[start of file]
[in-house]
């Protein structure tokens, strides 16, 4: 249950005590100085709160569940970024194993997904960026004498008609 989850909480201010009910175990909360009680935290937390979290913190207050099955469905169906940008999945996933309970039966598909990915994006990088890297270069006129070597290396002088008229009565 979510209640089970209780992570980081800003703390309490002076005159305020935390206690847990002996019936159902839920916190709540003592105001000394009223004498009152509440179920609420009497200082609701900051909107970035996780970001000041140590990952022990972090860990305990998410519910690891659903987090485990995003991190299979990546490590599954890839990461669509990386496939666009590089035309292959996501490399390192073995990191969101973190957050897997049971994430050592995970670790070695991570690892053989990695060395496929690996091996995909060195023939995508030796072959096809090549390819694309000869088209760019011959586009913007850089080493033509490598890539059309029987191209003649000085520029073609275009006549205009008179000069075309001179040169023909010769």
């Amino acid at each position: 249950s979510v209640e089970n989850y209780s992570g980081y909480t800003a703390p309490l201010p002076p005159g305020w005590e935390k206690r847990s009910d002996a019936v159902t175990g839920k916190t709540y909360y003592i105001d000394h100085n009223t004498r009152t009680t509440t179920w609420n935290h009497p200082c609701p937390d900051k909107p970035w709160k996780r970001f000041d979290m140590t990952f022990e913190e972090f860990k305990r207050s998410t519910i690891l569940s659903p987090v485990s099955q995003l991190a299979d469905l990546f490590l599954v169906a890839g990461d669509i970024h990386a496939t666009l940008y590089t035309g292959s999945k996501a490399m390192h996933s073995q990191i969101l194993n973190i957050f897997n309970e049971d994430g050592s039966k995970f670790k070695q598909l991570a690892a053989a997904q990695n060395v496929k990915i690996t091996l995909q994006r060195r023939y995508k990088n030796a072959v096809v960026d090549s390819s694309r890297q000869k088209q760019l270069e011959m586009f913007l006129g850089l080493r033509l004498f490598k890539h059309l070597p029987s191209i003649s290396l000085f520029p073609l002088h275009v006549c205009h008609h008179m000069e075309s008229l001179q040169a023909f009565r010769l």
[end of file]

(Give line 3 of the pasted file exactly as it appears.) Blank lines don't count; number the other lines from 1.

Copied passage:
């Amino acid at each position: 249950s979510v209640e089970n989850y209780s992570g980081y909480t800003a703390p309490l201010p002076p005159g305020w005590e935390k206690r847990s009910d002996a019936v159902t175990g839920k916190t709540y909360y003592i105001d000394h100085n009223t004498r009152t009680t509440t179920w609420n935290h009497p200082c609701p937390d900051k909107p970035w709160k996780r970001f000041d979290m140590t990952f022990e913190e972090f860990k305990r207050s998410t519910i690891l569940s659903p987090v485990s099955q995003l991190a299979d469905l990546f490590l599954v169906a890839g990461d669509i970024h990386a496939t666009l940008y590089t035309g292959s999945k996501a490399m390192h996933s073995q990191i969101l194993n973190i957050f897997n309970e049971d994430g050592s039966k995970f670790k070695q598909l991570a690892a053989a997904q990695n060395v496929k990915i690996t091996l995909q994006r060195r023939y995508k990088n030796a072959v096809v960026d090549s390819s694309r890297q000869k088209q760019l270069e011959m586009f913007l006129g850089l080493r033509l004498f490598k890539h059309l070597p029987s191209i003649s290396l000085f520029p073609l002088h275009v006549c205009h008609h008179m000069e075309s008229l001179q040169a023909f009565r010769l």